The Pyramid Of Healthy Eating And The Harvard Plate – What’s What And How We Do It

In 2013, the Ministry of Health of Ukraine published Methodological Recommendations on Healthy Eating, which outlines the main aspects of a healthy diet. It is written that the nutrition of any person should be based on 4 components: “adequacy of energy expenditures, balance in terms of the content of the most important foods and nutrients, food safety, and maximizing the pleasure of eating”.

It goes on to describe what exactly should make up a healthy diet for Ukrainians. However, without visualizations (pictures, diagrams), a motivating part, and taking into account that the document is addressed to doctors who work with patients, not the general public, most of our citizens probably did not read it.

That is why they are not implemented. Instead, we often use the so-called food pyramid and/or the Harvard plate to improve our diet. I propose to compare them and equate them to the peculiarities of the Ukrainian food culture and lifestyle.

The food pyramid, which was first officially approved in the United States in 1992, is essentially a consolidated list of foods that should make up a healthy diet.

At the bottom are the foods that are advised to be consumed all the time, and at the top are those that should be avoided.

We can see that the basis is made up of whole grains, cereals and cereal flakes, bread and pastries made from wholemeal flour. A variety of vegetables and fruits are often included in the diet. Less commonly, the diet should include dairy products, eggs, meat, poultry, and fish. Very little consumption of edible fats, sugar, salt, and sweets is recommended.

It should be noted that over the course of twenty-five years, the content of the pyramid has changed slightly. Added sugar and fat marks were introduced, and layers of physical activity and drinking regimen were added. Experts have developed separate pyramids for certain groups of people – kids, pregnant women, vegetarians. They added to the scheme the approximate amounts of food consumption of certain groups during the week.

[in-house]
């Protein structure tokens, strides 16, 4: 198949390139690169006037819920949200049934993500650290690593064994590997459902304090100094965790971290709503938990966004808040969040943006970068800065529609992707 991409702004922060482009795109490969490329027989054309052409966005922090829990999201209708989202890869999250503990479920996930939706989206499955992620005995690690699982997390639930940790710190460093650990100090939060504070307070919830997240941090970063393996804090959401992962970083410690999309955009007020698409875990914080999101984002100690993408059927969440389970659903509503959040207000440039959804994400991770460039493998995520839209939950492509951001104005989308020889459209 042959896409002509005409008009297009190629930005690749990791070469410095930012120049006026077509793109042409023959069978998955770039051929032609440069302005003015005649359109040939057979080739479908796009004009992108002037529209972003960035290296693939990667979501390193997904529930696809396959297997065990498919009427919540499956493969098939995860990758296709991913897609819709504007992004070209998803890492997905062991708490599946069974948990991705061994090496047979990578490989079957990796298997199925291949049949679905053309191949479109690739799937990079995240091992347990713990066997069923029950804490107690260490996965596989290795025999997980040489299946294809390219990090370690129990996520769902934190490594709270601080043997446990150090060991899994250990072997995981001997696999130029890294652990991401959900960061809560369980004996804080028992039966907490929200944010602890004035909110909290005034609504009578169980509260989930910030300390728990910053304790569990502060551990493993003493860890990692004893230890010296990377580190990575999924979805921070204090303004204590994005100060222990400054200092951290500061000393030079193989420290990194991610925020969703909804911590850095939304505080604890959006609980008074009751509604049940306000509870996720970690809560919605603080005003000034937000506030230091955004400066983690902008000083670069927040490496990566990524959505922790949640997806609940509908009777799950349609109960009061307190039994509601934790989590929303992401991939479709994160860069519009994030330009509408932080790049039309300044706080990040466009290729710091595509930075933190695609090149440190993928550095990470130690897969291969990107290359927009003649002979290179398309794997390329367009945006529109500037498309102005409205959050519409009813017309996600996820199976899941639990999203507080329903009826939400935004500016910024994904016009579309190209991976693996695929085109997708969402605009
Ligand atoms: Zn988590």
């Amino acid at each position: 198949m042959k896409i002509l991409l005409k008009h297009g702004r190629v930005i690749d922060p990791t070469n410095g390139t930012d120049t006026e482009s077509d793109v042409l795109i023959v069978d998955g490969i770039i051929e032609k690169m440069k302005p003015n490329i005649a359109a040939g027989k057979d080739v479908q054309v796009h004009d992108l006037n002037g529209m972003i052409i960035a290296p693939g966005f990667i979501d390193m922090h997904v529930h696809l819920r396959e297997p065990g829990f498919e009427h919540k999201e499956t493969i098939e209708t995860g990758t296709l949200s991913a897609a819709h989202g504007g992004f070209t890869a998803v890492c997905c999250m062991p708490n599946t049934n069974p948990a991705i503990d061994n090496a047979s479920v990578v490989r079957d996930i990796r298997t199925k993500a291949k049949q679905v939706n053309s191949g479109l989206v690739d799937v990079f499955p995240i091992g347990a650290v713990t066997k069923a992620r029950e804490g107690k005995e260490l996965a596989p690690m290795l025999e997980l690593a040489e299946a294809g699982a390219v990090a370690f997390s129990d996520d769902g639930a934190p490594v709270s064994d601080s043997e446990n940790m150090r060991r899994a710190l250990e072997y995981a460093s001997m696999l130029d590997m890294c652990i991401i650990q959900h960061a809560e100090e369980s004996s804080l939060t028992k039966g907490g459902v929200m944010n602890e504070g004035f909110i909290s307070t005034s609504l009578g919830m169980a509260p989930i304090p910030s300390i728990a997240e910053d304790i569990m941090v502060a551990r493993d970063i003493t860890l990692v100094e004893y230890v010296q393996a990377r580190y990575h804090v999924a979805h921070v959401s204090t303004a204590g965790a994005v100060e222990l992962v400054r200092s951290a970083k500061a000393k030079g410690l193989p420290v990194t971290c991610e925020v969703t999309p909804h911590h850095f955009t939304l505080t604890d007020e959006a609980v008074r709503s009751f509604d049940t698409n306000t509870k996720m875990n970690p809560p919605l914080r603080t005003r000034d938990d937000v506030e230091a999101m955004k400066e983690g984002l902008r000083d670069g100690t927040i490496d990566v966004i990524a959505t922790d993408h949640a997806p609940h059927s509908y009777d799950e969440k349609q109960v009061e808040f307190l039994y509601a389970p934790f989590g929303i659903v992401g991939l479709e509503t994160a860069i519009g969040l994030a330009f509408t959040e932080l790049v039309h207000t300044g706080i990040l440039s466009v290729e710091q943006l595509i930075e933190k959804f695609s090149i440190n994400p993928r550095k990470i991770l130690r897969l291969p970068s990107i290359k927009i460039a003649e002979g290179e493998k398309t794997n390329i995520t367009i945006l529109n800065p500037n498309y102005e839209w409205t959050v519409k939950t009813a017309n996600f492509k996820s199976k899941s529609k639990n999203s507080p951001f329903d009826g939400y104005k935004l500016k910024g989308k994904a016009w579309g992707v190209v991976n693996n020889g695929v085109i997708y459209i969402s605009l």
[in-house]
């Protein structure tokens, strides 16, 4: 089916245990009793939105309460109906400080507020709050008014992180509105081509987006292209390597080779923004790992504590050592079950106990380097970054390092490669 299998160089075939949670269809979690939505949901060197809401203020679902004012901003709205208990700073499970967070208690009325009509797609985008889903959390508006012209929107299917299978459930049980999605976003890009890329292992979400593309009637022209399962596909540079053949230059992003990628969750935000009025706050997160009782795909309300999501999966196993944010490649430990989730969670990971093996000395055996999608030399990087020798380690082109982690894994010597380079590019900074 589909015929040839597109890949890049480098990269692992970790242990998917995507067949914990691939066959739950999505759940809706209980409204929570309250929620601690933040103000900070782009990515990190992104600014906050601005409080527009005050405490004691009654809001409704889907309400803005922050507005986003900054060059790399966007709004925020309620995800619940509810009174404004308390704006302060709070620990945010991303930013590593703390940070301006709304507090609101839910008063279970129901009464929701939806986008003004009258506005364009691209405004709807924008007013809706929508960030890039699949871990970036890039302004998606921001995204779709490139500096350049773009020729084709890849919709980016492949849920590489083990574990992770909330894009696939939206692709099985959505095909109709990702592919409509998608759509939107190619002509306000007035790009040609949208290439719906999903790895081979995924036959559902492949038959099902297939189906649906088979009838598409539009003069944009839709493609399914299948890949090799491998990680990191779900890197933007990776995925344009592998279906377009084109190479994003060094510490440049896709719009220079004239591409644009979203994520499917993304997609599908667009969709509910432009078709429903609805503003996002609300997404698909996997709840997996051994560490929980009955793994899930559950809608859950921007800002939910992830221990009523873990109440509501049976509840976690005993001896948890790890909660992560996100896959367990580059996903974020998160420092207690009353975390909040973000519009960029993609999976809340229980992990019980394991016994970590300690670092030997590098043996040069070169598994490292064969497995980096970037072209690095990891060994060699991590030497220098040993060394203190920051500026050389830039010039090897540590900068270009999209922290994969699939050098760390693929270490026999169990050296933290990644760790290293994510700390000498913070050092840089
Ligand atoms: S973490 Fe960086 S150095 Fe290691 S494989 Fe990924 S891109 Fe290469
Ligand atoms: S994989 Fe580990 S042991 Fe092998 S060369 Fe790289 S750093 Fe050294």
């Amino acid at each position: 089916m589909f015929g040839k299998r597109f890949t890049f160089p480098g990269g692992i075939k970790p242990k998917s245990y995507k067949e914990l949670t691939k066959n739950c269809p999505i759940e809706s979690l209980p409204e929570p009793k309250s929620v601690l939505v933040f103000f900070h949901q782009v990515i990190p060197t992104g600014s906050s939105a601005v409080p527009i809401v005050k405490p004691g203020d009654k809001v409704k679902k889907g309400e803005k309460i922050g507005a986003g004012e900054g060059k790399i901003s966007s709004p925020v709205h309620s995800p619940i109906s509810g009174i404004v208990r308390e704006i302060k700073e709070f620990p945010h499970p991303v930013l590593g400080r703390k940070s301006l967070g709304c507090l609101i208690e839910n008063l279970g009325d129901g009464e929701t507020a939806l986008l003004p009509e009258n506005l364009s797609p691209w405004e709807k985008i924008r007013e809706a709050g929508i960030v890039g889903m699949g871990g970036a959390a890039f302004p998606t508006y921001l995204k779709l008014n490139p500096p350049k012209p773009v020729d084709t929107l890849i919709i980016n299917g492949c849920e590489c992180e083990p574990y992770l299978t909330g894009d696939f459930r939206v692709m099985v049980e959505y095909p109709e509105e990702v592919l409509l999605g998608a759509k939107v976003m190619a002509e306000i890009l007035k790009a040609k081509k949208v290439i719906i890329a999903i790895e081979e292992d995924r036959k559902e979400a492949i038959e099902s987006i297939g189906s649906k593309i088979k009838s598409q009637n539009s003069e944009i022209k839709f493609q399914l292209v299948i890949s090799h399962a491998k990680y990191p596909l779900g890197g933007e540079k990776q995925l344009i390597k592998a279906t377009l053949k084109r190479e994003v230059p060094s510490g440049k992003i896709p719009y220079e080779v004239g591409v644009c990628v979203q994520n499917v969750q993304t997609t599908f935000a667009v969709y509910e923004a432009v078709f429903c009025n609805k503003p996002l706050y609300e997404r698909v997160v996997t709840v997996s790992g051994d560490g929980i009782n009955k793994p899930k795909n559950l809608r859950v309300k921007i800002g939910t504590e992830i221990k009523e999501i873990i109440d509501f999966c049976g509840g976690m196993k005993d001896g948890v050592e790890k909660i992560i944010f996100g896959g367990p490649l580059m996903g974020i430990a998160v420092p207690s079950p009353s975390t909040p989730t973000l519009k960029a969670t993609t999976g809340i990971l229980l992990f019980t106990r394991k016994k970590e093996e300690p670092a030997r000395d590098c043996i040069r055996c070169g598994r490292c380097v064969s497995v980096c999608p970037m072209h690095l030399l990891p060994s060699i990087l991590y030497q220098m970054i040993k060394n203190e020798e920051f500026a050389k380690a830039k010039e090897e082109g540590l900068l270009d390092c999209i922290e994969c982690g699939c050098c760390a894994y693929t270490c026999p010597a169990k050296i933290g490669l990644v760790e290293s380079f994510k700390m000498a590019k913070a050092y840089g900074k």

In light of the rapid development of nutritional science, the accumulation of data on the quantities, nutritional value, and impact of certain food groups on the body, experts at the Harvard School of Public Health have proposed a new model of a healthy diet – the plate. It reflects not a list of healthy foods, but a healthy ratio of the main nutrients (proteins, fats, carbohydrates, dietary fiber) in the diet.

The fact that the healthy food plate does not indicate the number of calories or servings of each nutrient group makes it more individualized, as each person has their own energy needs and, accordingly, consumes a certain amount of calories to meet them.

Reconsidering your eating habits and switching to a healthy diet requires an understanding of the essence of a healthy lifestyle, willpower, awareness of the “how”, and an understanding of the “why” and “what”. At this stage, systematized, structured, and easily accessible information, such as a combination of the food pyramid and the food plate, is useful.

Is the healthy food model developed by the Americans suitable for us, Ukrainians? Living in an all-season climate, growing vegetables and grain, and gardening, we have a unique opportunity to enjoy a wide variety of fruits and vegetables virtually all year round. National traditions of pickling and fermenting complement our diet in winter or off-season. The recipes of Ukrainian cuisine, which include first courses, baking and stewing meat, poultry, and fish, provide us with useful ways to consume protein.

Of course, there are many foods and dishes on the national table that should be limited – smoked meats, fried pancakes, pancakes, lard – but compared to other countries, our cuisine is quite healthy.

Having a simple illustration based on the latest data on the impact of certain foods and food components on the health and functioning of certain body organs in front of your eyes every day makes it much easier to change your lifestyle. I believe that by ensuring that Ukrainian medicine changes as a matter of priority, the Ministry of Health will eventually revise the look and accessibility of our healthy eating recommendations.

Let’s not forget about active lifestyle and recreation and stay healthy!

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Written by Bella Adams

I'm a professionally-trained, executive chef with over ten years in Restaurant Culinary and hospitality management. Experienced in specialized diets, including Vegetarian, Vegan, Raw foods, whole food, plant-based, allergy-friendly, farm-to-table, and more. Outside of the kitchen, I write about lifestyle factors that impact well-being.

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